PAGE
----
"There is a time in every man's education when he arrives at the conviction that envy is ignorance; that imitation is suicide; that he must take himself for better, for worse, as his portion; that though the wide universe is full of good, no kernel of nourishing corn can come to him but through his toil bestowed on that plot of ground which is given to him to till ... We but half express ourselves, and are ashamed of that divine idea which each of us represents. It may be safely trusted as proportionate and of good issues, so it be faithfully imparted, but God will not have his work made manifest by cowards. A man is relieved and gay when he has put his heart into his work and done his best; but what he has said or done otherwise, shall give him no peace. It is a deliverance which does not deliver. In the attempt his genius deserts him; no muse befriends; no invention, no hope."
Every artist was first an amateur
When I look back over recent posts on this blog (or, more importantly, when I look over the unfinished pieces that sit on my computer,) it seems clear that I've been trying to change the how of my writing. Whatever blogging might be, there has been less of it here than there once was. I've not put my heart into blogging for a long time. And it shows. The muse befriends me no more.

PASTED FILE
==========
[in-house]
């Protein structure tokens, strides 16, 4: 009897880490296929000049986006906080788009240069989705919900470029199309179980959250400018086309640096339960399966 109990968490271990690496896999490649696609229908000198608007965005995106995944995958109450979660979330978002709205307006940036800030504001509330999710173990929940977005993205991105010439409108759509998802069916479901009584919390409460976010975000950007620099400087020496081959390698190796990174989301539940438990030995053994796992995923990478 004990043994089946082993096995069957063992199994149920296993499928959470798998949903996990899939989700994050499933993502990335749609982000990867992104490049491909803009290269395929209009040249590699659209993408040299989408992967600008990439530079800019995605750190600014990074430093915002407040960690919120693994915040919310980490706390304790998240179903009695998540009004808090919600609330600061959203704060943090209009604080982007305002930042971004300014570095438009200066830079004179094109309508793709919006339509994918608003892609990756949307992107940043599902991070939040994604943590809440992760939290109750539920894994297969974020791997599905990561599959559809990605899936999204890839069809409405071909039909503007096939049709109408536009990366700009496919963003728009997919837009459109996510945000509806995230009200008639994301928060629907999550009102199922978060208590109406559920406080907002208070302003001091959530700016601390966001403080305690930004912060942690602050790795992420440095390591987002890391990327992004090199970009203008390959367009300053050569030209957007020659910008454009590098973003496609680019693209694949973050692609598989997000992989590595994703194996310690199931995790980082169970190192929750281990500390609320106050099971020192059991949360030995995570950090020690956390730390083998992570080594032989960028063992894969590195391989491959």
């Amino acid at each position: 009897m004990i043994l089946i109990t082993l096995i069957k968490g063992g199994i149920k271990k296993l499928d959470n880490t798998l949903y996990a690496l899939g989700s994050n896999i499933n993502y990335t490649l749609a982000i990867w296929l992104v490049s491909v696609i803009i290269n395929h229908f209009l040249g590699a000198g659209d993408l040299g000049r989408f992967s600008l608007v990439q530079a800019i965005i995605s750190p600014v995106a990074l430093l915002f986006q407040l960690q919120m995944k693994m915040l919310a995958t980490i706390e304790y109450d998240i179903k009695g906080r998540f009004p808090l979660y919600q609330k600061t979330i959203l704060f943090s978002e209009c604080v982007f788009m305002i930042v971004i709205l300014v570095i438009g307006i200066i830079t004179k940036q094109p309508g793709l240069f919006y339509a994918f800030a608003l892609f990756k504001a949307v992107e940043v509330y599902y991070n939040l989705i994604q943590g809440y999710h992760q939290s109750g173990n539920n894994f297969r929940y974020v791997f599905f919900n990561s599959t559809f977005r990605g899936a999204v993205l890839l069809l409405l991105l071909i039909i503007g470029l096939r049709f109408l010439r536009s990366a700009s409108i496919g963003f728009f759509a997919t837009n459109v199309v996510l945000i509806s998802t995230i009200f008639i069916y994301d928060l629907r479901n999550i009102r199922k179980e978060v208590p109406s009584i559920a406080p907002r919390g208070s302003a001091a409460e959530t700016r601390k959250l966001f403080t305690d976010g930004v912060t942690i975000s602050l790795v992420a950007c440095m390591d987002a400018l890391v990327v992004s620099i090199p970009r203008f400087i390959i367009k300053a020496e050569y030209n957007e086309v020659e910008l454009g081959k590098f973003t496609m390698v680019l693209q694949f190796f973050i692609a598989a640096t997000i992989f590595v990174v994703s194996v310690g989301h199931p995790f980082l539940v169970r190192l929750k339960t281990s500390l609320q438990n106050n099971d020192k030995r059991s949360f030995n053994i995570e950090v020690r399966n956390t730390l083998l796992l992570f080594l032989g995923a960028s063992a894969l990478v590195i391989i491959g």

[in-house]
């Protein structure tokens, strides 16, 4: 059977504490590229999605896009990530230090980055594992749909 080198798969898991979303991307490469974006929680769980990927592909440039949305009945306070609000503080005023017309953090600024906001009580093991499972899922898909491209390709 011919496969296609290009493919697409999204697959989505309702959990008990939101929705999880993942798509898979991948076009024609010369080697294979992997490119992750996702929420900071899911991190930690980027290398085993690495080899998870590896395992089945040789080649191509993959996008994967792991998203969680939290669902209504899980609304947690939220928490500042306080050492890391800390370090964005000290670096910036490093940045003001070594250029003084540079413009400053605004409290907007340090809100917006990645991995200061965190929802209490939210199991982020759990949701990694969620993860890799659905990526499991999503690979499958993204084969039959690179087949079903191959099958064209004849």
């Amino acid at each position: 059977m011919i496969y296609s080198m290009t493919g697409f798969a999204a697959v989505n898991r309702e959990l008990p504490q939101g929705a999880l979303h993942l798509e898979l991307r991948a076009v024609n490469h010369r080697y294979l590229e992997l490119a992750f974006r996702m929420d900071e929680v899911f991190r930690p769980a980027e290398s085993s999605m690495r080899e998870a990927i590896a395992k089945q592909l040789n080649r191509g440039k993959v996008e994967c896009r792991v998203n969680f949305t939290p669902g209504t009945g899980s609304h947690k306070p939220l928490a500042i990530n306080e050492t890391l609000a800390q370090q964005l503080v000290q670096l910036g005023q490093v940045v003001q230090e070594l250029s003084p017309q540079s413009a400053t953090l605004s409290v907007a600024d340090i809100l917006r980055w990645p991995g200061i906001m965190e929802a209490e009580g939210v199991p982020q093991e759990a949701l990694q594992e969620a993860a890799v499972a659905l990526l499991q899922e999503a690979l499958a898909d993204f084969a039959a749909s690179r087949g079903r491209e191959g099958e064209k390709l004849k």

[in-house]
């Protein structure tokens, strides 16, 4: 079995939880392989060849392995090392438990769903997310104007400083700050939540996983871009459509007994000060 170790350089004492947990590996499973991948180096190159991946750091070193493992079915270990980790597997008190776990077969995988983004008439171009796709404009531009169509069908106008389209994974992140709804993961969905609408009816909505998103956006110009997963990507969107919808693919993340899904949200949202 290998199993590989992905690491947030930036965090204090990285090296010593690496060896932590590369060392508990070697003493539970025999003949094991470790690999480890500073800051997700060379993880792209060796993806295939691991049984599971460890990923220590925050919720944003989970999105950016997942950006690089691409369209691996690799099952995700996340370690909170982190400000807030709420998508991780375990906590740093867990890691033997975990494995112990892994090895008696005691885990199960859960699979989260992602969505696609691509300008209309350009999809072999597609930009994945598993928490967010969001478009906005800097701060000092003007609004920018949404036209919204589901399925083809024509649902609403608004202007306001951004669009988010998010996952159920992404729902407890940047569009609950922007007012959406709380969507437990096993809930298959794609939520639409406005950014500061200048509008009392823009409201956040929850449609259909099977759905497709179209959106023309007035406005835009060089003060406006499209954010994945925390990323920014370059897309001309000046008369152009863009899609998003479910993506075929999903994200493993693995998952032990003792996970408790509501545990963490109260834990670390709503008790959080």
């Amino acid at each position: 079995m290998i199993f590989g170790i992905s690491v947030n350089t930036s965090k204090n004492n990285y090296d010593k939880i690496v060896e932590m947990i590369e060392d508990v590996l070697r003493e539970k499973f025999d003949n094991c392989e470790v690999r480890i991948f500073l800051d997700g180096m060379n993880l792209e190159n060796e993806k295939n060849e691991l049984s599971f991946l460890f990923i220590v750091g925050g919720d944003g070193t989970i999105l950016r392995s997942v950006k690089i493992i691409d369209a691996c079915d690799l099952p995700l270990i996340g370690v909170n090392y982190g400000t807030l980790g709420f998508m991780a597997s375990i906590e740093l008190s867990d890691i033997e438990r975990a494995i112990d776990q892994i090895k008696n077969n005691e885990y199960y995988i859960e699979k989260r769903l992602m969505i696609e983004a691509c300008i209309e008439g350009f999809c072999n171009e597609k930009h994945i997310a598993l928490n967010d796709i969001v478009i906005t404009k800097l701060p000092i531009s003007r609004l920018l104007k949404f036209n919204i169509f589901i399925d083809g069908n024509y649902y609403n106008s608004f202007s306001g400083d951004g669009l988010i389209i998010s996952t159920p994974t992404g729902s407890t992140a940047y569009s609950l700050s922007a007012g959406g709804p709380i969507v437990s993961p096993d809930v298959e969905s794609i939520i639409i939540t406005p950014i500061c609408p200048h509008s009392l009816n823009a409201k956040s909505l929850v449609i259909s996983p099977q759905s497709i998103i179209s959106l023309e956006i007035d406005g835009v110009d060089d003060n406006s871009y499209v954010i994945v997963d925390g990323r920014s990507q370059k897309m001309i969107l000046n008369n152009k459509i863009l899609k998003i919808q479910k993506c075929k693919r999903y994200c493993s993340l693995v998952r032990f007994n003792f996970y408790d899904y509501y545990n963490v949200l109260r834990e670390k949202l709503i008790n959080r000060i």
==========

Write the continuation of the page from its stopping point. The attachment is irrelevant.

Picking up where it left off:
Instead, I'm yearning to write pieces that are longer, less frequent and more thoughtful. I yearn, too, to stretch beyond journalism, media and business. I want to write of the world, not its niches.
Whatever an essay may be (and brighter minds than mine disagree over their structure and tone), essays are what I want to write. That is the plot of ground I was given all those years ago. That is the soil I must till.
I'm not leaving B2B media. Nor am I closing my consulting business. There are mouths to be fed. Besides, I like working with the people of B2B.
I won't abandon this site, nor will I stop writing entirely about the news and business of business news.
But I will also write about other things -- things less timely and more timeless. Some of those things I'll publish here. Others will go elsewhere.
Because I'm no longer a blogger. Nor am I an occasional commenter.
I'm an occasional essayist with blogging software.
(Editor's Note: If you're interested in learning more about the craft and history of the essay, you should check out the work of my friend Dan Conley [no relation.] Dan has a website, a blog and soon a book about Montaigne, the French writer who invented the essay.)